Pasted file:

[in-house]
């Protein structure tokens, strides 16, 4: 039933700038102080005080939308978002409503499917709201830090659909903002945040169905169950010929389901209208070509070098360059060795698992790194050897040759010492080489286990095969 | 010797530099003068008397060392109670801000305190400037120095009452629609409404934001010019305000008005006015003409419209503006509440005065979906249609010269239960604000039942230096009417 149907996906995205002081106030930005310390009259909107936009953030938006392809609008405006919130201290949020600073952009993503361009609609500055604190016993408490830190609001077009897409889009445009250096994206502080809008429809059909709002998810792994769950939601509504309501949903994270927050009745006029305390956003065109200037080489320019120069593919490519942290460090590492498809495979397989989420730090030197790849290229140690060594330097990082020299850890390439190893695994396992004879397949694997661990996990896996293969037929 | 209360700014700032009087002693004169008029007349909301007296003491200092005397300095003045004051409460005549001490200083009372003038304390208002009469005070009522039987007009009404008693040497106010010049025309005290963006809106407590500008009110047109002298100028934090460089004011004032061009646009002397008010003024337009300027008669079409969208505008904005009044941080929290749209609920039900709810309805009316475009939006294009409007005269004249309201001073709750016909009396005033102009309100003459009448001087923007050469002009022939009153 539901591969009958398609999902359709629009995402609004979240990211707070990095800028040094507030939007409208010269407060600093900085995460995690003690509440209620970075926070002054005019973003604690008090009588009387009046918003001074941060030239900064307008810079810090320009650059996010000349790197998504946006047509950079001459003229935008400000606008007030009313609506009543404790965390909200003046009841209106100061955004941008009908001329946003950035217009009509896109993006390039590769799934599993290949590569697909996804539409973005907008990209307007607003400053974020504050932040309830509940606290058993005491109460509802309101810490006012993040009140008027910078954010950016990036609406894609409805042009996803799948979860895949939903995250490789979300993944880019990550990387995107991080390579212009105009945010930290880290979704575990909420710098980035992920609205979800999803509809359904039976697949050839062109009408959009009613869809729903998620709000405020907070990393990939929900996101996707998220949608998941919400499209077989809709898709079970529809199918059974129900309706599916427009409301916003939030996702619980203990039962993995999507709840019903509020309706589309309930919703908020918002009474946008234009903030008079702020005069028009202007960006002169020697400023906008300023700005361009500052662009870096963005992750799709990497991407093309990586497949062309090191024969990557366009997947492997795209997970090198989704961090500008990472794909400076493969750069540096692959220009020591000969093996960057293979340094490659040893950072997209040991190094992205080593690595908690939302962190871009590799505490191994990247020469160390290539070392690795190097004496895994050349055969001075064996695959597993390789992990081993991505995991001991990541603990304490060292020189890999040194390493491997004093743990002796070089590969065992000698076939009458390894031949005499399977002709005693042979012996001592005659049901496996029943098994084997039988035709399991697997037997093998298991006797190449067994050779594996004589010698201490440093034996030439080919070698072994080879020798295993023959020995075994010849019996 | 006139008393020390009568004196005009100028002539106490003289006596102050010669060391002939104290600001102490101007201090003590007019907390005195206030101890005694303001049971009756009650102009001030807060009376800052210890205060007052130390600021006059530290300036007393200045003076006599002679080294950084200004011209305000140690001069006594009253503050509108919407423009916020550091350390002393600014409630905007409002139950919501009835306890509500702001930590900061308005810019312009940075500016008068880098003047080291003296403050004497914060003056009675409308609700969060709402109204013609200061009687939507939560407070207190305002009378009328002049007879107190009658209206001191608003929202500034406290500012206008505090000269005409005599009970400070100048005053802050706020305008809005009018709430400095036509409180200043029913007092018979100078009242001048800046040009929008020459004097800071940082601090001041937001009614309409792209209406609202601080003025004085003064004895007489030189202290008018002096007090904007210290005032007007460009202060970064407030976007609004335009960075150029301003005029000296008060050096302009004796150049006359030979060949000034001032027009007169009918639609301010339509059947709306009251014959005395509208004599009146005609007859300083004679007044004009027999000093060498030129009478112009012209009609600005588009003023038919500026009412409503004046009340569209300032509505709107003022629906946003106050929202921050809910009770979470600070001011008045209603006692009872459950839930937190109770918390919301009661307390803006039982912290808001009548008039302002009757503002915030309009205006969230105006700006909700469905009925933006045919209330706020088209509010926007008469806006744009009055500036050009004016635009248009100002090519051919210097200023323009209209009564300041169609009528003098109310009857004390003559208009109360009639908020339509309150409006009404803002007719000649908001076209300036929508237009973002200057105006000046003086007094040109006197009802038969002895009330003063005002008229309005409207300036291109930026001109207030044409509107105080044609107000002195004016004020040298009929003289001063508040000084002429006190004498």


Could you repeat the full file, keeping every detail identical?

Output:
[in-house]
């Protein structure tokens, strides 16, 4: 039933700038102080005080939308978002409503499917709201830090659909903002945040169905169950010929389901209208070509070098360059060795698992790194050897040759010492080489286990095969 | 010797530099003068008397060392109670801000305190400037120095009452629609409404934001010019305000008005006015003409419209503006509440005065979906249609010269239960604000039942230096009417 149907996906995205002081106030930005310390009259909107936009953030938006392809609008405006919130201290949020600073952009993503361009609609500055604190016993408490830190609001077009897409889009445009250096994206502080809008429809059909709002998810792994769950939601509504309501949903994270927050009745006029305390956003065109200037080489320019120069593919490519942290460090590492498809495979397989989420730090030197790849290229140690060594330097990082020299850890390439190893695994396992004879397949694997661990996990896996293969037929 | 209360700014700032009087002693004169008029007349909301007296003491200092005397300095003045004051409460005549001490200083009372003038304390208002009469005070009522039987007009009404008693040497106010010049025309005290963006809106407590500008009110047109002298100028934090460089004011004032061009646009002397008010003024337009300027008669079409969208505008904005009044941080929290749209609920039900709810309805009316475009939006294009409007005269004249309201001073709750016909009396005033102009309100003459009448001087923007050469002009022939009153 539901591969009958398609999902359709629009995402609004979240990211707070990095800028040094507030939007409208010269407060600093900085995460995690003690509440209620970075926070002054005019973003604690008090009588009387009046918003001074941060030239900064307008810079810090320009650059996010000349790197998504946006047509950079001459003229935008400000606008007030009313609506009543404790965390909200003046009841209106100061955004941008009908001329946003950035217009009509896109993006390039590769799934599993290949590569697909996804539409973005907008990209307007607003400053974020504050932040309830509940606290058993005491109460509802309101810490006012993040009140008027910078954010950016990036609406894609409805042009996803799948979860895949939903995250490789979300993944880019990550990387995107991080390579212009105009945010930290880290979704575990909420710098980035992920609205979800999803509809359904039976697949050839062109009408959009009613869809729903998620709000405020907070990393990939929900996101996707998220949608998941919400499209077989809709898709079970529809199918059974129900309706599916427009409301916003939030996702619980203990039962993995999507709840019903509020309706589309309930919703908020918002009474946008234009903030008079702020005069028009202007960006002169020697400023906008300023700005361009500052662009870096963005992750799709990497991407093309990586497949062309090191024969990557366009997947492997795209997970090198989704961090500008990472794909400076493969750069540096692959220009020591000969093996960057293979340094490659040893950072997209040991190094992205080593690595908690939302962190871009590799505490191994990247020469160390290539070392690795190097004496895994050349055969001075064996695959597993390789992990081993991505995991001991990541603990304490060292020189890999040194390493491997004093743990002796070089590969065992000698076939009458390894031949005499399977002709005693042979012996001592005659049901496996029943098994084997039988035709399991697997037997093998298991006797190449067994050779594996004589010698201490440093034996030439080919070698072994080879020798295993023959020995075994010849019996 | 006139008393020390009568004196005009100028002539106490003289006596102050010669060391002939104290600001102490101007201090003590007019907390005195206030101890005694303001049971009756009650102009001030807060009376800052210890205060007052130390600021006059530290300036007393200045003076006599002679080294950084200004011209305000140690001069006594009253503050509108919407423009916020550091350390002393600014409630905007409002139950919501009835306890509500702001930590900061308005810019312009940075500016008068880098003047080291003296403050004497914060003056009675409308609700969060709402109204013609200061009687939507939560407070207190305002009378009328002049007879107190009658209206001191608003929202500034406290500012206008505090000269005409005599009970400070100048005053802050706020305008809005009018709430400095036509409180200043029913007092018979100078009242001048800046040009929008020459004097800071940082601090001041937001009614309409792209209406609202601080003025004085003064004895007489030189202290008018002096007090904007210290005032007007460009202060970064407030976007609004335009960075150029301003005029000296008060050096302009004796150049006359030979060949000034001032027009007169009918639609301010339509059947709306009251014959005395509208004599009146005609007859300083004679007044004009027999000093060498030129009478112009012209009609600005588009003023038919500026009412409503004046009340569209300032509505709107003022629906946003106050929202921050809910009770979470600070001011008045209603006692009872459950839930937190109770918390919301009661307390803006039982912290808001009548008039302002009757503002915030309009205006969230105006700006909700469905009925933006045919209330706020088209509010926007008469806006744009009055500036050009004016635009248009100002090519051919210097200023323009209209009564300041169609009528003098109310009857004390003559208009109360009639908020339509309150409006009404803002007719000649908001076209300036929508237009973002200057105006000046003086007094040109006197009802038969002895009330003063005002008229309005409207300036291109930026001109207030044409509107105080044609107000002195004016004020040298009929003289001063508040000084002429006190004498």